Growing number of Catholics, Protestants support less strict abortion laws: poll

An increasing number of Catholics and Protestant support less strict abortion laws, a recent poll found. 

A Gallup poll out Friday found that 45 percent of Catholic respondents are satisfied with current abortion laws or want stricter laws, while 38 percent want less strict laws. In 2022, just 22 percent of Catholic respondents wanted less strict abortion laws. 

Meanwhile, half of Protestant respondents, 50 percent, said they are satisfied or want stricter laws, while 37 percent want less strict laws. That’s up from 25 percent of Protestant respondents who said they wanted less strict abortion laws in 2022.  

It is the first time Gallup has recorded a “plurality” of Catholics and Protestants preferring less strict abortion laws, the organization noted. 

A woman in a Catholic cardinal costume attends the Abortion Carnival at St. Patrick’s Cathedral on September 26, 2022 in New York City.  (Jenn Moreno/VIEWpress)

Among those without a religious affiliation, 69 percent are dissatisfied and want less strict laws, while 18 percent are satisfied and 5 percent want more strict laws.

“Last year, the percentages of Catholics and Protestants who were dissatisfied and wanted stricter laws, or less strict laws, were roughly equal. And the largest percentage of Catholics, 28 percent, were satisfied with abortion laws,” poll authors wrote.


The news of a growing number of Catholics wanting less abortion restriction comes despite The United States Conference of Catholic Bishops (USCCB) recently sending the House of Representatives and the Senate a letter calling for the end of taxpayer funding for abortion services sharing that the organization continues to support pro-life efforts. 

“Ultimately, abortion is an uncompassionate response to a difficult pregnancy, one that pits a mother in crisis against her pre-born child.” wrote Diocese of Arlington’s Bishop Michael Burbidge, head of the USCCB’s Committee on Pro-Life Activities. “Women and their pre-born children both deserve better – they deserve all of us to stand with them, and to provide solutions that empower them both to have a positive future.”

Pro-choice and pro-life supporters confronted each other on Mott street between St. Patrick's old cathedral and Planned Parenthood.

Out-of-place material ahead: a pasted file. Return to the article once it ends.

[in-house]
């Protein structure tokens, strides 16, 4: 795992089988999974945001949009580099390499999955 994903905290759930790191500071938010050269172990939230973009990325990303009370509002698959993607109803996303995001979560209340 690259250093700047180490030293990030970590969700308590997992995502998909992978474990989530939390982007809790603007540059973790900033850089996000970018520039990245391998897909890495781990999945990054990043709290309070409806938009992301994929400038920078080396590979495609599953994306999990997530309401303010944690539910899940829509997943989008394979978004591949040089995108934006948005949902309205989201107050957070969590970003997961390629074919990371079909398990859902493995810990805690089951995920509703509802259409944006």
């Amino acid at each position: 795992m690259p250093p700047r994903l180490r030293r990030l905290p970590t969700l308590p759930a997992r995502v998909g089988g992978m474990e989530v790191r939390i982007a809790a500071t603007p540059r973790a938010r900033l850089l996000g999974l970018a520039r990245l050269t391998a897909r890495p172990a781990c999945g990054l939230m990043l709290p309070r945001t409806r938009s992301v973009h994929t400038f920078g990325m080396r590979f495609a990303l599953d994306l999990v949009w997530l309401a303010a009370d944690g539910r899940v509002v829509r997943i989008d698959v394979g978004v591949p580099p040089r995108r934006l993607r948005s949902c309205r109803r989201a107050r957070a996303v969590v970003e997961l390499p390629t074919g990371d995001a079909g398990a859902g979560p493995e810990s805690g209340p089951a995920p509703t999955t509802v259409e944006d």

Pro-choice and pro-life supporters confronted each other on Mott street between St. Patrick’s old cathedral and Planned Parenthood.  (Lev Radin/Pacific Press/LightRocket via Getty Images)

The polling results come after the overturning of Roe V. Wade in June 2022.

Gallup’s poll found that a record-high, 69 percent, of U.S. adults were dissatisfied with abortion laws, with many preferring less strict laws. The poll found that 46% prefer less strict abortion, marking a 16-percentage-point jump since Jan. 2022, with 15 percent wanting more strict policies, the Gallup poll found.


In addition, 26 percent of Americans are satisfied with current abortion policies, which is slightly higher than last year’s record low of 24 percent, according to the poll.

“Between 2001 and 2021, the percentage of Americans dissatisfied with U.S. abortion policies ranged from 43% (in 2002 and 2008) to 58% (in 2020).” Gallup polls stated. “During this time, those who expressed dissatisfaction were significantly more likely to do so because they typically didn’t think the laws were strict enough rather than too strict.”

A woman holds a sign reading, "Keep Your Rosaries Off my Ovaries" after the Supreme Court ruled to overturn Roe vs. Wade.

A woman holds a sign reading, “Keep Your Rosaries Off my Ovaries” after the Supreme Court ruled to overturn Roe vs. Wade. (Peter Gerber/Fox News Digital)

Dissatisfaction with abortion laws increased in 2022, which Gallup attributed to two events in late 2021– the U.S. Supreme Court allowing a restrictive Texas abortion law to stand and when the Supreme Court heard oral arguments in the Dobbs v. Jackson Women’s Health Organization case challenging the constitutionality of abortion.


Gallup polling and exit polls also suggest that abortion access played a, “significant role in the election and was at least partially responsible for Republicans’ net loss of one Senate seat and failure to gain as many House seats as they had hoped.”

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